Not only can withdrawal symptoms present themselves, but relapse or recurrence of the original complaint for which the antidepressants were prescribed can occur without root cause resolution interventions in place. But there’s another aspect to withdrawal that is too often ignored…
Patients are Unwittingly Deprived of Self-Empowerment
The patient experiencing the pain of withdrawal stopped taking their antidepressants with realistic expectations. They believed that they would feel better, and regain their sense of independent self.
After all, they aren’t ingesting pills purchased illegally in some back alley from a street-level dealer. They’re under the vigilant care of a board-certified medical professional who has vowed, first and foremost, to do no harm. But despite those reassurances, they find themselves in a world of hurt. They are challenged by a whole host of withdrawal symptoms comparable if not exceeding those experienced by people addicted to alcohol or narcotics.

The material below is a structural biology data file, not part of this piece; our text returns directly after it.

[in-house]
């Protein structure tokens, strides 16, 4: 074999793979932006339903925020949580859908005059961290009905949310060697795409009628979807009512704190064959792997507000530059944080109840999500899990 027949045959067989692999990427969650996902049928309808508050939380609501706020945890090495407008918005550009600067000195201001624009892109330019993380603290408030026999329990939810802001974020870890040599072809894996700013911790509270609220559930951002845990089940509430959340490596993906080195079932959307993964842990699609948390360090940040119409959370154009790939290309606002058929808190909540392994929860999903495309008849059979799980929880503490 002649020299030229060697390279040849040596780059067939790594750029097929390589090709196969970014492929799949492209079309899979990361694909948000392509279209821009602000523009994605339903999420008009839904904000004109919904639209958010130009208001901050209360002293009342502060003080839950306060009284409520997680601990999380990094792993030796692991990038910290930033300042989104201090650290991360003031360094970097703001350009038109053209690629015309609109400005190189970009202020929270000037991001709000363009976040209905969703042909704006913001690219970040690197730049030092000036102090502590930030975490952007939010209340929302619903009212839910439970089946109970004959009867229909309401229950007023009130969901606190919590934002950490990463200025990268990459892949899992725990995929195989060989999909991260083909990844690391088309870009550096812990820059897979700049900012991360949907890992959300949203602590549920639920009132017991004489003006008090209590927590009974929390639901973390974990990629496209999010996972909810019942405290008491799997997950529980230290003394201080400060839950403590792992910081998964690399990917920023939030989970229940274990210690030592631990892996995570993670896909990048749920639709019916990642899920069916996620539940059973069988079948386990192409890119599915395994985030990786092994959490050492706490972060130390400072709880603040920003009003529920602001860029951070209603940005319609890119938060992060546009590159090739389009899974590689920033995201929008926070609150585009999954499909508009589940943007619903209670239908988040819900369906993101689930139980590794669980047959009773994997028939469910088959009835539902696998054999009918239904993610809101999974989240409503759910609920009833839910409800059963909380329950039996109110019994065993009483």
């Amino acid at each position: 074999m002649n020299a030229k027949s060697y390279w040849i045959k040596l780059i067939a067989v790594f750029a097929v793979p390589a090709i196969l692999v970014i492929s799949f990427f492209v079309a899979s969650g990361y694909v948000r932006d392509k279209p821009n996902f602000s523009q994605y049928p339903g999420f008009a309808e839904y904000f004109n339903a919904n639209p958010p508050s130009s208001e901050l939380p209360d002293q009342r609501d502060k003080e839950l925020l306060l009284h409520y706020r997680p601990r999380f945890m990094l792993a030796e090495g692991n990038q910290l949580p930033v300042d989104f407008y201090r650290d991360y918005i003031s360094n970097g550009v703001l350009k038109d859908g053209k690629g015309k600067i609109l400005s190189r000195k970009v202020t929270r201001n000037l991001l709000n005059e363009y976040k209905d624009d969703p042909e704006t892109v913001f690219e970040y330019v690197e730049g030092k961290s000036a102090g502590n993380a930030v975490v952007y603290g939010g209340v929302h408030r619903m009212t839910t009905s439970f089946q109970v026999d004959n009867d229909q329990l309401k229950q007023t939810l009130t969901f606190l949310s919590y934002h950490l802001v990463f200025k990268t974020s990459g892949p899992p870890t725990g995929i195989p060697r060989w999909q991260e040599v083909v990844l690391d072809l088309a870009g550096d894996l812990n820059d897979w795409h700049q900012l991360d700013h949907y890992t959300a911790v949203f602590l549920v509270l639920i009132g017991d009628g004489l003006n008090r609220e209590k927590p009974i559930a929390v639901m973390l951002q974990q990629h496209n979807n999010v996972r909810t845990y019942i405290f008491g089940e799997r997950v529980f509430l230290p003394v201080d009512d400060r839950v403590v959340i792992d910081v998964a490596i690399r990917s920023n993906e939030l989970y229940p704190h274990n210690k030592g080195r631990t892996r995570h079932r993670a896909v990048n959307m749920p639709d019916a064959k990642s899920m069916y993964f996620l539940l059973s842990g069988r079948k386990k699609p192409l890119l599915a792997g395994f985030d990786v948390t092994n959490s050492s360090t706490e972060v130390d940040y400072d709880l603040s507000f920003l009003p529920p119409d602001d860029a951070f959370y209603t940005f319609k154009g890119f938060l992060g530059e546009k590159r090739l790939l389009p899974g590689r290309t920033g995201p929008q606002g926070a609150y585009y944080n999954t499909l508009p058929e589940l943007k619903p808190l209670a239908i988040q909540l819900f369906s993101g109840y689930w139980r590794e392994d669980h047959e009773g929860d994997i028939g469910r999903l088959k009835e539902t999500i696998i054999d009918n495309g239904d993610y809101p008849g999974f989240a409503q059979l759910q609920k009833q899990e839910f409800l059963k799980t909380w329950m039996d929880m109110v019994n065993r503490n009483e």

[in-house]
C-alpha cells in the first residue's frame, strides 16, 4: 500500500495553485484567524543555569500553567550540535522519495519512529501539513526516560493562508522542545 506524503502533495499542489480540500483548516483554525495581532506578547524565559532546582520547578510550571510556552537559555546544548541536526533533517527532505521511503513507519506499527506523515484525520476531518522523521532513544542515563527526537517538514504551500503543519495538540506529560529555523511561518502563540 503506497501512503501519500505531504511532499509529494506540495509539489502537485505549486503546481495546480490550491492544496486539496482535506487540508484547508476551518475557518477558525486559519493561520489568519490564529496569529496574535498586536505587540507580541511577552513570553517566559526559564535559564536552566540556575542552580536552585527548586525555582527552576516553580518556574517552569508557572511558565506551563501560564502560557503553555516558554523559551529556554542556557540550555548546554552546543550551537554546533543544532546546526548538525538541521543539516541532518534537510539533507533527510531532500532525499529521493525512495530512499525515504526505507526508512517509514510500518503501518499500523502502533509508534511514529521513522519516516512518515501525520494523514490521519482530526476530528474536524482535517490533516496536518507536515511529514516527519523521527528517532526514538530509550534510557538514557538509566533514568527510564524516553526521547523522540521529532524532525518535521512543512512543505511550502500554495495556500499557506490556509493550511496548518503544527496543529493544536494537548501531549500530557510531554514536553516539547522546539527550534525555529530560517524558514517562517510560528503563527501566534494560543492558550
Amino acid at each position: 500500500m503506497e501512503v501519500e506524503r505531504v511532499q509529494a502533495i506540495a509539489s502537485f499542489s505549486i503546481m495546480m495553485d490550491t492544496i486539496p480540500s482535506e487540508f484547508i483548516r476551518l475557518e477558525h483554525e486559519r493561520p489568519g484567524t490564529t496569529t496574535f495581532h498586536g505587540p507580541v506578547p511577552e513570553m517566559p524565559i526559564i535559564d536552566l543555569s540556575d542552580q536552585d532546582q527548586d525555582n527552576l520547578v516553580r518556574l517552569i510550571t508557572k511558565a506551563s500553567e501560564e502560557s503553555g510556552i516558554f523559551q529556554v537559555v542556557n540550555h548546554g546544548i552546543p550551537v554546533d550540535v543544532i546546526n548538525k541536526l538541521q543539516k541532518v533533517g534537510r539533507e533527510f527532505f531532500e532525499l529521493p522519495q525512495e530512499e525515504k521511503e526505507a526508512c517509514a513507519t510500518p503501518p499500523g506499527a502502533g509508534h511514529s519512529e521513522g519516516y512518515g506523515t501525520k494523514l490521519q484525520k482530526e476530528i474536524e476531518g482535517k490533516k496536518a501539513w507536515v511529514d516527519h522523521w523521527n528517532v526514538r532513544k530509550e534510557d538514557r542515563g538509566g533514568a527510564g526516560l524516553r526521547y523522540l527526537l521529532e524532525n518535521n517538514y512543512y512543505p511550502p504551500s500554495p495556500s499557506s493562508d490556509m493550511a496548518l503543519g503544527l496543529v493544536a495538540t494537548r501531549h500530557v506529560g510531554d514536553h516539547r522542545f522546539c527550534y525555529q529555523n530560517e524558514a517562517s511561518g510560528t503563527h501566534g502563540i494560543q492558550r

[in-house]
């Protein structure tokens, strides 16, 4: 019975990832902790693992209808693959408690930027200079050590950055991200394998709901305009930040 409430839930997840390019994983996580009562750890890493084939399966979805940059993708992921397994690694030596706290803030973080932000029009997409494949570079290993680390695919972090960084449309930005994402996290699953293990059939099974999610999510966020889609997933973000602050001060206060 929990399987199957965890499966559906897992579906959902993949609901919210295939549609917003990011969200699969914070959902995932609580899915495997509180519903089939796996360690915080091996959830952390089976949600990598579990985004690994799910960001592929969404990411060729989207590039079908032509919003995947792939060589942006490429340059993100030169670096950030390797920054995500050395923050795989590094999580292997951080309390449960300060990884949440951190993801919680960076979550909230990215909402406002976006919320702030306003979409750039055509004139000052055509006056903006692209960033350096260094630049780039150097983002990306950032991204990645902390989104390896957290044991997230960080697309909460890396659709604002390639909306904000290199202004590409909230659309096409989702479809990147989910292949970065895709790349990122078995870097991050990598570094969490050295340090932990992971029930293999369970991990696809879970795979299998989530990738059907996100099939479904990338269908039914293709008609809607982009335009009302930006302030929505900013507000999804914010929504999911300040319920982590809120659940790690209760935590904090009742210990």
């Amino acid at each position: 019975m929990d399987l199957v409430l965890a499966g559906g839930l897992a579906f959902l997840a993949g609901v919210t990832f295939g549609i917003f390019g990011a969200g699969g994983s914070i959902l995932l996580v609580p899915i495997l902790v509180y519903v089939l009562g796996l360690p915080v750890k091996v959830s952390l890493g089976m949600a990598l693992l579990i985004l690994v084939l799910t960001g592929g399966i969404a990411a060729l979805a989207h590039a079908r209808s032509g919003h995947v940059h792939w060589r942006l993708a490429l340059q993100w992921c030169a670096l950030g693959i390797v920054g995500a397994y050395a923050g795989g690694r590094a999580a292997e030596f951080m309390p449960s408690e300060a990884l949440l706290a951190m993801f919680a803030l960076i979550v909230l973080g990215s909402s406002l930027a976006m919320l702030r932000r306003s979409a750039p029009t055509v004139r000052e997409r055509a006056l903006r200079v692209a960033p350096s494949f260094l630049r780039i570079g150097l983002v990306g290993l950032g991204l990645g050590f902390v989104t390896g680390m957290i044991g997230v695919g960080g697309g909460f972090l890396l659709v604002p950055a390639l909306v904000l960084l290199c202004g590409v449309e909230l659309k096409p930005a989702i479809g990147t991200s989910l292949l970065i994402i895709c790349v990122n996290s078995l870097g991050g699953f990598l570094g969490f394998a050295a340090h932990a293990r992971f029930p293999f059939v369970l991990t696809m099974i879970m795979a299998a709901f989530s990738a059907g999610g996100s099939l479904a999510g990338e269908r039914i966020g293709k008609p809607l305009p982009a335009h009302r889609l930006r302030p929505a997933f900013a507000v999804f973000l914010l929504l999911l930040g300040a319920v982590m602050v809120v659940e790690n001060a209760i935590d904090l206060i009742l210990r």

That experience may convince them that they have failed to heal and can never be well without dependence on antidepressant drugs. They may subsequently experience feelings of self-betrayal for wanting to discontinue the drugs, or shame of failure. With that in mind, it’s no wonder that the unintended outcomes from taking psychotropic medications, and attempting to discontinue them, even include suicide.
There Are Positive, Proactive Alternatives